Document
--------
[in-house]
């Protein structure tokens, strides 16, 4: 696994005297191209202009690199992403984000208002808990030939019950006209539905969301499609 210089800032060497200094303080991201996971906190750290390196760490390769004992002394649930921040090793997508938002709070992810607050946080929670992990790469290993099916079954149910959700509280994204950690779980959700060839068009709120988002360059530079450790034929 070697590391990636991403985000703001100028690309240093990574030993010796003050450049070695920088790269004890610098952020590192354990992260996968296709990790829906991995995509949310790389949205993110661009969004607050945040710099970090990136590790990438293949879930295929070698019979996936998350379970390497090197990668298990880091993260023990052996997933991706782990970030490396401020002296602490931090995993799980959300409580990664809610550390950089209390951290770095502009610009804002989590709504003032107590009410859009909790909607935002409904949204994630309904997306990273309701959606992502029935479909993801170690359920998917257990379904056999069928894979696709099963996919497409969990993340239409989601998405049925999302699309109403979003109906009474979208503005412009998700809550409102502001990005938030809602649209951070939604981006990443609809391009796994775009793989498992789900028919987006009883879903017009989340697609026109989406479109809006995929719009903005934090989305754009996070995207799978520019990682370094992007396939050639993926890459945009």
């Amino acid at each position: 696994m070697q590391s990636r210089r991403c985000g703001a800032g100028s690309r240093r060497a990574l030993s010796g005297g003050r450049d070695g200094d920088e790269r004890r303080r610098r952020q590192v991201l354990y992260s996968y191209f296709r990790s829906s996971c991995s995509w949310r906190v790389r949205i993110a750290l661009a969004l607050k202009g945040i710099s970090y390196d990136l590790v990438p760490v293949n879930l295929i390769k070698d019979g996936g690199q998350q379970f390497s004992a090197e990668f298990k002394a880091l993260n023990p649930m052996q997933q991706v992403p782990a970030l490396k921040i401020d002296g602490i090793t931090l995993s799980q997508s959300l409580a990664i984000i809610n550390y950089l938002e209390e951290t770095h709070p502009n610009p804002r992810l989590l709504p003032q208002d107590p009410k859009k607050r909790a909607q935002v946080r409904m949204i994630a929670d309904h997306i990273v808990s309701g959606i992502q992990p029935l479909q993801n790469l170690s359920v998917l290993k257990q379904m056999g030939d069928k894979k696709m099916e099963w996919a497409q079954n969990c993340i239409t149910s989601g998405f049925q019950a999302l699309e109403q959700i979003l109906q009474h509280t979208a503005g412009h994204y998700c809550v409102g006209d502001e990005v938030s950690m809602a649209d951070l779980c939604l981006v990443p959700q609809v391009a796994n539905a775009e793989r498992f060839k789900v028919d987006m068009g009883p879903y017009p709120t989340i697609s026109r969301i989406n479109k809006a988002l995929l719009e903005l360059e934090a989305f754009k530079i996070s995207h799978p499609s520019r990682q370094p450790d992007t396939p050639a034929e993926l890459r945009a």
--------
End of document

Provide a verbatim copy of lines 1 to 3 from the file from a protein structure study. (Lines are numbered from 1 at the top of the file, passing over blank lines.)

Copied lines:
[in-house]
């Protein structure tokens, strides 16, 4: 696994005297191209202009690199992403984000208002808990030939019950006209539905969301499609 210089800032060497200094303080991201996971906190750290390196760490390769004992002394649930921040090793997508938002709070992810607050946080929670992990790469290993099916079954149910959700509280994204950690779980959700060839068009709120988002360059530079450790034929 070697590391990636991403985000703001100028690309240093990574030993010796003050450049070695920088790269004890610098952020590192354990992260996968296709990790829906991995995509949310790389949205993110661009969004607050945040710099970090990136590790990438293949879930295929070698019979996936998350379970390497090197990668298990880091993260023990052996997933991706782990970030490396401020002296602490931090995993799980959300409580990664809610550390950089209390951290770095502009610009804002989590709504003032107590009410859009909790909607935002409904949204994630309904997306990273309701959606992502029935479909993801170690359920998917257990379904056999069928894979696709099963996919497409969990993340239409989601998405049925999302699309109403979003109906009474979208503005412009998700809550409102502001990005938030809602649209951070939604981006990443609809391009796994775009793989498992789900028919987006009883879903017009989340697609026109989406479109809006995929719009903005934090989305754009996070995207799978520019990682370094992007396939050639993926890459945009």
């Amino acid at each position: 696994m070697q590391s990636r210089r991403c985000g703001a800032g100028s690309r240093r060497a990574l030993s010796g005297g003050r450049d070695g200094d920088e790269r004890r303080r610098r952020q590192v991201l354990y992260s996968y191209f296709r990790s829906s996971c991995s995509w949310r906190v790389r949205i993110a750290l661009a969004l607050k202009g945040i710099s970090y390196d990136l590790v990438p760490v293949n879930l295929i390769k070698d019979g996936g690199q998350q379970f390497s004992a090197e990668f298990k002394a880091l993260n023990p649930m052996q997933q991706v992403p782990a970030l490396k921040i401020d002296g602490i090793t931090l995993s799980q997508s959300l409580a990664i984000i809610n550390y950089l938002e209390e951290t770095h709070p502009n610009p804002r992810l989590l709504p003032q208002d107590p009410k859009k607050r909790a909607q935002v946080r409904m949204i994630a929670d309904h997306i990273v808990s309701g959606i992502q992990p029935l479909q993801n790469l170690s359920v998917l290993k257990q379904m056999g030939d069928k894979k696709m099916e099963w996919a497409q079954n969990c993340i239409t149910s989601g998405f049925q019950a999302l699309e109403q959700i979003l109906q009474h509280t979208a503005g412009h994204y998700c809550v409102g006209d502001e990005v938030s950690m809602a649209d951070l779980c939604l981006v990443p959700q609809v391009a796994n539905a775009e793989r498992f060839k789900v028919d987006m068009g009883p879903y017009p709120t989340i697609s026109r969301i989406n479109k809006a988002l995929l719009e903005l360059e934090a989305f754009k530079i996070s995207h799978p499609s520019r990682q370094p450790d992007t396939p050639a034929e993926l890459r945009a």